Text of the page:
“For a few months now, my two former teammates who are in the NFL have been great mentors to me. We talk often, the three of us are very good friends, we played together for several years at Tec de Monterrey, we saw each other grow and I am in contact with them, basically they tell me to enjoy the experience that I am going to have at the IPP, to enjoy the moments and learn all you can. Now it’s my turn to play a good role so that in the coming years there will not only be one Mexican in the NFL, but several.”
Due to his skills in American football, Zepeda was able to receive a scholarship from the Tecnológico de Monterrey to continue his professional studies and start a postgraduate degree. He explains that now the priorities in his life have changed because sports have surpassed academics, but he is still grateful for what he experienced in that combination of sports and school.
“This (the IPP) does completely change my life plan, really, because now American football has become a priority when before it was always a means of studying. In recent months it has become a priority and above all these 10 weeks are the ones that I must focus on 100%. This is the result of the support that the same institution (Tec de Monterrey) gives us to all the student-athletes, of the work that Isaac (Alarcón) did in opening the door to this international program and at the same time of the recruitment that the coaches do every year. at school, although when they recruit someone they don’t see their performance in the short term, but in the medium and long term”.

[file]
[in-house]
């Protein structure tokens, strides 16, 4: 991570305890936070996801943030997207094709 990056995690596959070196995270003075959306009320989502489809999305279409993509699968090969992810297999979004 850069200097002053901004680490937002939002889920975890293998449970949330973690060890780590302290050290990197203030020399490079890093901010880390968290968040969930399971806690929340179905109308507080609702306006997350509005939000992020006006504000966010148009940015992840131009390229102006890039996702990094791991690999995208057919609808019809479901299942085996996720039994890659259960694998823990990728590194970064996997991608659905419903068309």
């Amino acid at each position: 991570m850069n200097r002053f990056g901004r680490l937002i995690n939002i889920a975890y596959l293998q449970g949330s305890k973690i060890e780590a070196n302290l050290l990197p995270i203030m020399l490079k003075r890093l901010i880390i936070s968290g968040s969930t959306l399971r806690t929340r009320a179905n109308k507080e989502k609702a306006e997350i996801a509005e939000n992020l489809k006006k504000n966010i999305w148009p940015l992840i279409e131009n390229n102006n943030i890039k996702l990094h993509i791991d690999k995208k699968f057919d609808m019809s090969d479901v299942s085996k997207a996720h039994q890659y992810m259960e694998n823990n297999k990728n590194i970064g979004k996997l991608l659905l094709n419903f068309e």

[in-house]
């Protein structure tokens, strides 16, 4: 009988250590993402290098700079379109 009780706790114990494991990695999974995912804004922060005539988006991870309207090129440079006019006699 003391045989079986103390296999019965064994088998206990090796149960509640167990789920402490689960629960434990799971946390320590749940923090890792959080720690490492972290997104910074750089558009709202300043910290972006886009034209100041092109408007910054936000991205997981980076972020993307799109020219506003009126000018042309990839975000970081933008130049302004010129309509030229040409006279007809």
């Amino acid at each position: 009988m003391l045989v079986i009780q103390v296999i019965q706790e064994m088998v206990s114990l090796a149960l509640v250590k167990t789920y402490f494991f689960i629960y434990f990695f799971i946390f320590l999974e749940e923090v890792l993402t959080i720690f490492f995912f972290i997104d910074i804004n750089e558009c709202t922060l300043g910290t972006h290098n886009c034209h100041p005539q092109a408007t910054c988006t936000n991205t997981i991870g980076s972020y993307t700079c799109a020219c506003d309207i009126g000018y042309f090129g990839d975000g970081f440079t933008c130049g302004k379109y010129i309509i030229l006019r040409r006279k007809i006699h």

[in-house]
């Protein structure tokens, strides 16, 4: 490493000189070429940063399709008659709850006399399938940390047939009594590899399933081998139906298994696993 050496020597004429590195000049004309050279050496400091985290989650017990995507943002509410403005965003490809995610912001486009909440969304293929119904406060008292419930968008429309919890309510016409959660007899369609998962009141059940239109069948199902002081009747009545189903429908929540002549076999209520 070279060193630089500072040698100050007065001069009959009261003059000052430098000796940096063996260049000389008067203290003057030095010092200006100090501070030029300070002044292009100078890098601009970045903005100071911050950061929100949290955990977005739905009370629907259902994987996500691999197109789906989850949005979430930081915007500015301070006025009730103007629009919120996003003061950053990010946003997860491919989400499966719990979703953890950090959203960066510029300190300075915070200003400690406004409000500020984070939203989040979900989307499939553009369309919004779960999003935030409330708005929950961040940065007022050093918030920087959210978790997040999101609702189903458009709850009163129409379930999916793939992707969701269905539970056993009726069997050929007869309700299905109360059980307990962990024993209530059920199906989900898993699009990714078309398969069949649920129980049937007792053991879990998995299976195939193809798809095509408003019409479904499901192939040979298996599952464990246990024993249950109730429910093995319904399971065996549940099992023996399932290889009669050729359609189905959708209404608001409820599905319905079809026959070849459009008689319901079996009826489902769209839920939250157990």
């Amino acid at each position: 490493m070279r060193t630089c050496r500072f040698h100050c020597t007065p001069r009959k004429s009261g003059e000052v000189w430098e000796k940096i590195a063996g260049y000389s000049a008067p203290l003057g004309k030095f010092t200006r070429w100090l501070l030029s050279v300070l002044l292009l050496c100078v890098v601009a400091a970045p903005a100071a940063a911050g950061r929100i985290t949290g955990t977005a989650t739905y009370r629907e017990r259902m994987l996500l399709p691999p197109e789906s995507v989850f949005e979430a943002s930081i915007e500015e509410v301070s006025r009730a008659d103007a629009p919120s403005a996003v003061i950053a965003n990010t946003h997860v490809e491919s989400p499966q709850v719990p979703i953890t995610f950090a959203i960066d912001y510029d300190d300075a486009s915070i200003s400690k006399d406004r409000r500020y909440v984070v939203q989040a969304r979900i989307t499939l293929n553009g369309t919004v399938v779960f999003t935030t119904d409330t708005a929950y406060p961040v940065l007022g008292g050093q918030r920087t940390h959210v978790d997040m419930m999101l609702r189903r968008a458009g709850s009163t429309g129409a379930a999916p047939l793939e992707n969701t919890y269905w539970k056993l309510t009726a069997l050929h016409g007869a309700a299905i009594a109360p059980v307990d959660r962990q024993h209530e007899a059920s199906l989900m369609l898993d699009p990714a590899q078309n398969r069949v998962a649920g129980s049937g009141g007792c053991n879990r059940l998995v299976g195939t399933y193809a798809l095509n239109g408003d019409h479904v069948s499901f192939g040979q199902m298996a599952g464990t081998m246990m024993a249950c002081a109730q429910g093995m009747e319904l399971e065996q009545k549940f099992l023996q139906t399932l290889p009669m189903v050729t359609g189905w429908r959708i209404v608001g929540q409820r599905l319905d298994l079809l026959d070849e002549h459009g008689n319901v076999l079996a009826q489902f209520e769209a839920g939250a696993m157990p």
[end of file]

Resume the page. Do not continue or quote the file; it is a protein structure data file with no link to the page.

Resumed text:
How important do you think American football has become in Mexico?
“It is growing, maybe soccer is in the first place, then baseball and there in third place the American is creeping in. The truth is that the college games in our country do put on a good show and we can also see it when the NFL comes to Mexico, the number of people who move and go to the stadiums. I think people need to start getting a little more involved, that they see that you can go further with football, get a school, a career and at the same time aspire to a university is a great way to achieve studies and I think that from childhood it is important to encourage attendance at school games because it creates a sense of belonging or fondness for a certain team”.
At all times during the interview, Héctor Zepeda’s gaze remains firmly forward. And it is that behind those more than 1.80 meters of height there is a boy from Tijuana who dreamed of reaching the elite of American football and now has the possibility of fighting for that opportunity against 12 other prospects from around the world. The discipline has taken him there and therefore he does not let go of that value as his main way of life.
International Pathway Program (IPP 2022)
It is the result of two observation camps, called the NFL Combine, held in England and Mexico at the end of 2021, in which 56 players from 16 countries participated. The 13 final picks, like Héctor Zepeda, will be concentrated in the United States starting in February and will be training before the eyes of the coaches of the 32 NFL teams, with a view to being signed as free agents or assigned to free agents in March. a practice team.